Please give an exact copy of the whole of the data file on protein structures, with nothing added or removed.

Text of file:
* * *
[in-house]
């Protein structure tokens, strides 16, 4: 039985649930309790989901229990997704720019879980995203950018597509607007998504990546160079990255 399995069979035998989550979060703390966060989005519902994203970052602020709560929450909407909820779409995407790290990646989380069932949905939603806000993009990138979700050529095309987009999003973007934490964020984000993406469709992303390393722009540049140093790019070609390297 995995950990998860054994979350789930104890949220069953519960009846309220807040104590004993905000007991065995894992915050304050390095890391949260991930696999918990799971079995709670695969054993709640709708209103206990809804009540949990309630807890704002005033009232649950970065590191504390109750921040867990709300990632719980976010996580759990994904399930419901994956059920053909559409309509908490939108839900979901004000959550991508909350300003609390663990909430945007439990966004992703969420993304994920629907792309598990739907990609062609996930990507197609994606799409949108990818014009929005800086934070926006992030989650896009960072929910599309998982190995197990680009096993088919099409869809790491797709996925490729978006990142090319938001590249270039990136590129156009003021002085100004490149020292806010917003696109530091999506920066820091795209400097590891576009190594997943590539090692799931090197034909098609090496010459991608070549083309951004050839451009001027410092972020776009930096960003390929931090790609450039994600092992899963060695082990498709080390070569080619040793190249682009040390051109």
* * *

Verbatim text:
[in-house]
């Protein structure tokens, strides 16, 4: 039985649930309790989901229990997704720019879980995203950018597509607007998504990546160079990255 399995069979035998989550979060703390966060989005519902994203970052602020709560929450909407909820779409995407790290990646989380069932949905939603806000993009990138979700050529095309987009999003973007934490964020984000993406469709992303390393722009540049140093790019070609390297 995995950990998860054994979350789930104890949220069953519960009846309220807040104590004993905000007991065995894992915050304050390095890391949260991930696999918990799971079995709670695969054993709640709708209103206990809804009540949990309630807890704002005033009232649950970065590191504390109750921040867990709300990632719980976010996580759990994904399930419901994956059920053909559409309509908490939108839900979901004000959550991508909350300003609390663990909430945007439990966004992703969420993304994920629907792309598990739907990609062609996930990507197609994606799409949108990818014009929005800086934070926006992030989650896009960072929910599309998982190995197990680009096993088919099409869809790491797709996925490729978006990142090319938001590249270039990136590129156009003021002085100004490149020292806010917003696109530091999506920066820091795209400097590891576009190594997943590539090692799931090197034909098609090496010459991608070549083309951004050839451009001027410092972020776009930096960003390929931090790609450039994600092992899963060695082990498709080390070569080619040793190249682009040390051109």